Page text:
Notes on a Letter of William Pinkney
[after 17 Feb. 1801]
‘that nothing had raised the credit of America in the eyes of Europe, & even of England itself, as the late election; & that had he been here himself he would have supported it with all his might.’
MS (DLC: TJ Papers, 232:42032); undated; entirely in TJ’s hand.
William Pinkney was serving as one of the U.S. commissioners in London appointed to settle claims under Article 7 of the Jay Treaty when the letter described above was written. Upon learning how the letter was being interpreted, he wrote his brother Ninian on 21 July 1801: “Report has certainly taken great liberties with my letter to Mr. Thompson. Undoubtedly I have never written to any person sentiments that go the length you state.” Pinkney noted that when the contest was reduced to TJ and Burr, he decidedly preferred TJ and, when the result of the election in the House of Representatives was known, he may have noted to some of his friends that he was “highly pleased” with the outcome. He also admitted that he had earlier observed that, unlike some Federalists, he was not alarmed at the prospect of a change in administration. Pinkney concluded: “I never could persuade myself to tremble, lest the United States should find, in the presidency of Mr. Jefferson, the evils which might be expected to flow from a weak or a wicked government. I am, on the contrary, satisfied that he has talents, knowledge, integrity, and stake in the country sufficient to give us well-founded confidence, that our affairs will be well administered so far as shall depend on him.” But in the summer of 1800, Pinkney had also expressed confidence in Adams’s administration and noted to his brother Ninian that he had “done nothing to deserve to be discarded.” He continued: “Slight errors should be overlooked in a man who means well, and who has acted essentially right in situations peculiarly arduous and embarrassing” (ANB description begins John A. Garraty and Mark C. Carnes, eds., American National Biography, New York and Oxford, 1999, 24 vols. description ends ; Henry Wheaton, Some Account of the Life, Writings, and Speeches of William Pinkney [Philadelphia, 1826], 36–7; William Pinkney, The Life of William Pinkney [New York, 1853], 369–73).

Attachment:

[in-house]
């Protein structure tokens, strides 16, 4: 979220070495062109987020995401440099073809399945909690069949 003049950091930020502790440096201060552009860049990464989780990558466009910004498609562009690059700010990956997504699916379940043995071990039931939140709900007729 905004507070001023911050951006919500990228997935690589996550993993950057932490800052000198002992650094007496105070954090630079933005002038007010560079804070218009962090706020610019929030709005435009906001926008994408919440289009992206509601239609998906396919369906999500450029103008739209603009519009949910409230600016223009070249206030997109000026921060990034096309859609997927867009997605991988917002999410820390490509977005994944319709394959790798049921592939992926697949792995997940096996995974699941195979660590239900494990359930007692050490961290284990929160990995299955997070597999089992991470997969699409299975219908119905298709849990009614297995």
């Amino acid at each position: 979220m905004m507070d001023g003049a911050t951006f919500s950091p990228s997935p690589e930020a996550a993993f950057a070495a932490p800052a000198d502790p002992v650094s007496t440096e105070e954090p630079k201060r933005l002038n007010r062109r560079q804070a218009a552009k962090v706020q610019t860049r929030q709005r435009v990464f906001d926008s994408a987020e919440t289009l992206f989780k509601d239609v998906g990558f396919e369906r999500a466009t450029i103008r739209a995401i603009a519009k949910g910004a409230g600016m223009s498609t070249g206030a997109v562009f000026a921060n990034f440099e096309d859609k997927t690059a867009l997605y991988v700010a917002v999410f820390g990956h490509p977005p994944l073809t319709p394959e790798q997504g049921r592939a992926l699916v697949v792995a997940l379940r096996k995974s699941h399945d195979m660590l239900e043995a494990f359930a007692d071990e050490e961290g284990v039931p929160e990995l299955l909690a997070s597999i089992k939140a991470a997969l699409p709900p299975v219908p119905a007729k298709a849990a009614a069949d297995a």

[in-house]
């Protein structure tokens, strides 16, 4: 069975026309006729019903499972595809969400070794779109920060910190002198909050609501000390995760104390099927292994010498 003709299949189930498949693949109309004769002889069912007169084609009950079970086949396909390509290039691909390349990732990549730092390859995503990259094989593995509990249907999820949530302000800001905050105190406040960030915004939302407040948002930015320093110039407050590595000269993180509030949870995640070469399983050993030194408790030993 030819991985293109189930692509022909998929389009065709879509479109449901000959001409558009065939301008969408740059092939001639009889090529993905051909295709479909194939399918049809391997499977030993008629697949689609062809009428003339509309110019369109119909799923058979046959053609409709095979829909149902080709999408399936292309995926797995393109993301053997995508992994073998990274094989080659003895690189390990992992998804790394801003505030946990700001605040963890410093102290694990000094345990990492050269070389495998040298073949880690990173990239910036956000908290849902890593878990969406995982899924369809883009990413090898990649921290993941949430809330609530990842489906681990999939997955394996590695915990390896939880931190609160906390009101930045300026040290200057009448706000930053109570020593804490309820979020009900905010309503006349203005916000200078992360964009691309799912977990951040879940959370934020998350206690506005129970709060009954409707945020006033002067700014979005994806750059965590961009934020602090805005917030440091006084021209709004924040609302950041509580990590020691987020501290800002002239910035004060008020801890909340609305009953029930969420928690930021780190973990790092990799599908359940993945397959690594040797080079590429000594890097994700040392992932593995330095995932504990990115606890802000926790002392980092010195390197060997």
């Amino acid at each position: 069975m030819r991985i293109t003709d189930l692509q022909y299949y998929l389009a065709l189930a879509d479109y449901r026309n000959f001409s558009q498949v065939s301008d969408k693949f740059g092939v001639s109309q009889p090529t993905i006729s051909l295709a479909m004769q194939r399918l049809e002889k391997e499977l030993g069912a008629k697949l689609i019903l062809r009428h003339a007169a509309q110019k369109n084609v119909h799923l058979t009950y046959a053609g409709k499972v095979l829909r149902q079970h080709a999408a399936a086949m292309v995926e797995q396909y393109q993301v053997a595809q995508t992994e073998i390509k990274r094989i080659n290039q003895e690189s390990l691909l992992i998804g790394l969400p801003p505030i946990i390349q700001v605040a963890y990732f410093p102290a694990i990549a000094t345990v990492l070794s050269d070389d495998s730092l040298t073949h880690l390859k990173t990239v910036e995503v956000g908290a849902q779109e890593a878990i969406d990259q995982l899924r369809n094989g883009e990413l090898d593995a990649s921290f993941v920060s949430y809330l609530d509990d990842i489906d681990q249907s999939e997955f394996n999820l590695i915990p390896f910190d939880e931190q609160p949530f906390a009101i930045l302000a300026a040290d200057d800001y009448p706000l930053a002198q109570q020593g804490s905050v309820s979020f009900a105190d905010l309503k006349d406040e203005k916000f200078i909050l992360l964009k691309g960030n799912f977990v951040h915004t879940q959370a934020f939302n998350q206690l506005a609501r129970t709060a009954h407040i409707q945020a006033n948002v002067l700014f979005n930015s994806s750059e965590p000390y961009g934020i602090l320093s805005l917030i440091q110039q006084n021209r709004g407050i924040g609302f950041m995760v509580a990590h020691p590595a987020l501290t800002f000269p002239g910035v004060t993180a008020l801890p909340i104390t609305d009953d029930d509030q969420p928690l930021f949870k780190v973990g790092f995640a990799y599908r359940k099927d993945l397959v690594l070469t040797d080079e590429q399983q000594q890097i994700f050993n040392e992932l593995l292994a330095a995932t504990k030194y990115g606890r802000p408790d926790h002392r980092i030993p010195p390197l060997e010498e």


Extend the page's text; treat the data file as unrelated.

Hugh Thompson was married to Elizabeth Sprigg and John F. Mercer to Sophia Sprigg, daughters of Richard and Margaret Caile Sprigg (Papenfuse, Maryland Legislature description begins Edward C. Papenfuse, Alan F. Day, David W. Jordan, Gregory A. Stiverson, eds., A Biographical Dictionary of the Maryland Legislature, 1635–1789, Baltimore, 1979–85, 2 vols. description ends , 2:594).
1. TJ first wrote “the brother in law of mr Duval who communicated it to mr Rodney” before altering the passage to read as above and adding the remainder of the sentence.